Main Content

Birth haemorrhages increasing in Victoria, researchers find

The rate and severity of postpartum haemorrhage have increased significantly in Victoria, researchers have found.

Researchers Margaret Flood, Susan McDonald, Wendy Pollock, Fiona Cullinane and Mary-Ann Davey used Victorian Perinatal Data Collection statistics to analyse trends in postpartum haemorrhage between 2009 and 2013.

One in five women who gave birth between 2009 and 2013 experienced a primary postpartum haemorrhage (estimated blood loss of 500-749mL) and for one in 71 women, the haemorrhage was severe (blood loss of 1500mL or more).

Postpartum haemorrhage is a leading cause of maternal mortality and morbidity worldwide. The impact of associated morbidities on women and their families can be substantial, researchers said.

Increasing trends in blood transfusion, admission to intensive care or a high dependency unit, and peripartum hysterectomy were also significant, the researchers found.

Women who had an unassisted vaginal birth had the lowest incidence of primary postpartum haemorrhage (11 per cent) and women who had a caesarean section birth had the highest (39 per cent). However, half of all severe postpartum haemorrhages followed unassisted vaginal births.

Severe postpartum haemorrhage was also more common following forceps births, with researchers suggesting this may be due to a de-skilling of the workforce in forceps births.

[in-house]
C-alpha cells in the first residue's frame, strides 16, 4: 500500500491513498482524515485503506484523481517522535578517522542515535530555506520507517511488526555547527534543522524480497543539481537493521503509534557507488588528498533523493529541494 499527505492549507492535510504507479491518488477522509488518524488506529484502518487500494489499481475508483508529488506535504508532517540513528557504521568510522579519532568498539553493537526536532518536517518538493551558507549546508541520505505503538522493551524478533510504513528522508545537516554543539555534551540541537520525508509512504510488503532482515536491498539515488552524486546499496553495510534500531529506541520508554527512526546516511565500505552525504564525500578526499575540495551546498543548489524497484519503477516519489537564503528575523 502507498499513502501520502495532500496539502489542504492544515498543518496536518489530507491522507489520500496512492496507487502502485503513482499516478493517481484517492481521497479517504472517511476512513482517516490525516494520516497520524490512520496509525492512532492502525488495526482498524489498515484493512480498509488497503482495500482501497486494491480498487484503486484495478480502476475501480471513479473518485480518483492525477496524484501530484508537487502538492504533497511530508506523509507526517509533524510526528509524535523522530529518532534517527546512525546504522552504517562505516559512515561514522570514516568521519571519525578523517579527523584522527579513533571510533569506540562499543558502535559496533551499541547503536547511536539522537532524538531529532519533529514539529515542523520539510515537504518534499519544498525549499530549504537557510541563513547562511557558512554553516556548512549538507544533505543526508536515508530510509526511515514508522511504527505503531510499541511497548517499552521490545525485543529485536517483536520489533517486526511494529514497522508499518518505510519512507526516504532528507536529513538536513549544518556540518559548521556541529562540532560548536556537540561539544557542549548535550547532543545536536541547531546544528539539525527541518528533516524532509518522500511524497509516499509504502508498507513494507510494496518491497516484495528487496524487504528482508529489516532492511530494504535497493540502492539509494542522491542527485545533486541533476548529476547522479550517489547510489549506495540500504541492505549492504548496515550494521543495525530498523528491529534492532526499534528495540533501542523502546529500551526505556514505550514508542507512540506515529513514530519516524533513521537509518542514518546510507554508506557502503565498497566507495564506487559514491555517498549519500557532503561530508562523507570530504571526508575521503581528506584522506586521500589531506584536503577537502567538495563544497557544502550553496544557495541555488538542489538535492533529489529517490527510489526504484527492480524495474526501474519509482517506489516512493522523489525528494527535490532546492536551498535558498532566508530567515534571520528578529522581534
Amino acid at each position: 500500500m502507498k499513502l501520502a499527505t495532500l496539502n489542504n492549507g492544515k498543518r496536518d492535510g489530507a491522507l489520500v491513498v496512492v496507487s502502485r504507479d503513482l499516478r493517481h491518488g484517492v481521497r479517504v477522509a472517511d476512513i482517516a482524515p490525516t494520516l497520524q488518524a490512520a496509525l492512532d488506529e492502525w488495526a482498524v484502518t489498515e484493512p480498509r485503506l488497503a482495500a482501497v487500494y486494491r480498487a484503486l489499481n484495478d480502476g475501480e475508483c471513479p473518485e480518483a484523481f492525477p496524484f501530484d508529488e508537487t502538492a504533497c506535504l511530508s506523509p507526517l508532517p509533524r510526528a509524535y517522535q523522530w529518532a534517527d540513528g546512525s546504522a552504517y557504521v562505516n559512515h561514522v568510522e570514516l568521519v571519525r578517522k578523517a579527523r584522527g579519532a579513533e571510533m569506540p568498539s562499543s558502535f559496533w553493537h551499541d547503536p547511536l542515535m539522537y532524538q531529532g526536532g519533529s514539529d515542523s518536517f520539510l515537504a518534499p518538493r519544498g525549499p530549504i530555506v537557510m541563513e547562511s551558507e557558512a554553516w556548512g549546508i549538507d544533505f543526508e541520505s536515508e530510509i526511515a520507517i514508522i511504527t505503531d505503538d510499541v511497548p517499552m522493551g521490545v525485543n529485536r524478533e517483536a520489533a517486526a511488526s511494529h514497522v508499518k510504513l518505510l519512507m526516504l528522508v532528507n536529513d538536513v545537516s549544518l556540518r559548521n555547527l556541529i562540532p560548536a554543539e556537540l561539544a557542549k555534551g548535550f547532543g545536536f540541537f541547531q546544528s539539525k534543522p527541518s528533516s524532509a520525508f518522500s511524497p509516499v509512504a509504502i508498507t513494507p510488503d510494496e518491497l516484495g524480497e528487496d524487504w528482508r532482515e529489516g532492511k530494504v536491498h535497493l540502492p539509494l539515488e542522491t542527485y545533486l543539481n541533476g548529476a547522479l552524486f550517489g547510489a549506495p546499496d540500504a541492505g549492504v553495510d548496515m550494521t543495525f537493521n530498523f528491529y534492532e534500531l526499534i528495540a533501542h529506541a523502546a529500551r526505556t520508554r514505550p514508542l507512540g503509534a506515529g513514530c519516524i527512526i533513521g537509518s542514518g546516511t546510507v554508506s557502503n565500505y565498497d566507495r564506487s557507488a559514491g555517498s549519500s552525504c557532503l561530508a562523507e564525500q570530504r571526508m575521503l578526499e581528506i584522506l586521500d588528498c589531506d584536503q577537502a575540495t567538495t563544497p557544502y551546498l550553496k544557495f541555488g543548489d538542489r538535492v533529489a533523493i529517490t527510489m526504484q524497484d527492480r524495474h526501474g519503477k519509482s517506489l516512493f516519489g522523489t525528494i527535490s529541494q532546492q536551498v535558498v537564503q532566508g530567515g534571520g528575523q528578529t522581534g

The research paper Incidence, trends and severity of primary postpartum haemorrhage in Australia: A population-based study using Victorian Perinatal Data Collection data for 764,244 births was published in the Australian and NZ Journal of Obstetrics and Gynaecology 2018.

Other jurisdictions reported postpartum haemorrhage rates of 7.7 per cent (Queensland) up to 25.4 per cent (ACT) and 38 per cent (Northern Territory).

Safer Care Victoria has released clinical guidance for the prevention, assessment and management of postpartum haemorrhage in its Maternity ehandbook.

The researchers questioned whether the postpartum haemorrhage increase since 2009 was due to a change to the World Health Organisation definition resulting in more than 33,490 PPH cases following caesarean births being added to the 2009 data. However, they noted the increase continued beyond 2009, and rates of postpartum haemorrhage also increased for vaginal births.

Reporting a postpartum haemorrhage also changed in 2009 from a tick-box format to reporting by volume of estimated blood loss. Additionally, the definition of postpartum haemorrhage changed to 500 or more mLs regardless of type of birth whereas, up to 2008, this definition had applied only to vaginal births. For caesarean births only blood loss of 750 mL or more met the definition of a postpartum haemorrhage.

This may have contributed to an increase of reported cases, but researchers noted the increasing age of mothers, caesarean rates and obstetric intervention were also possible drivers.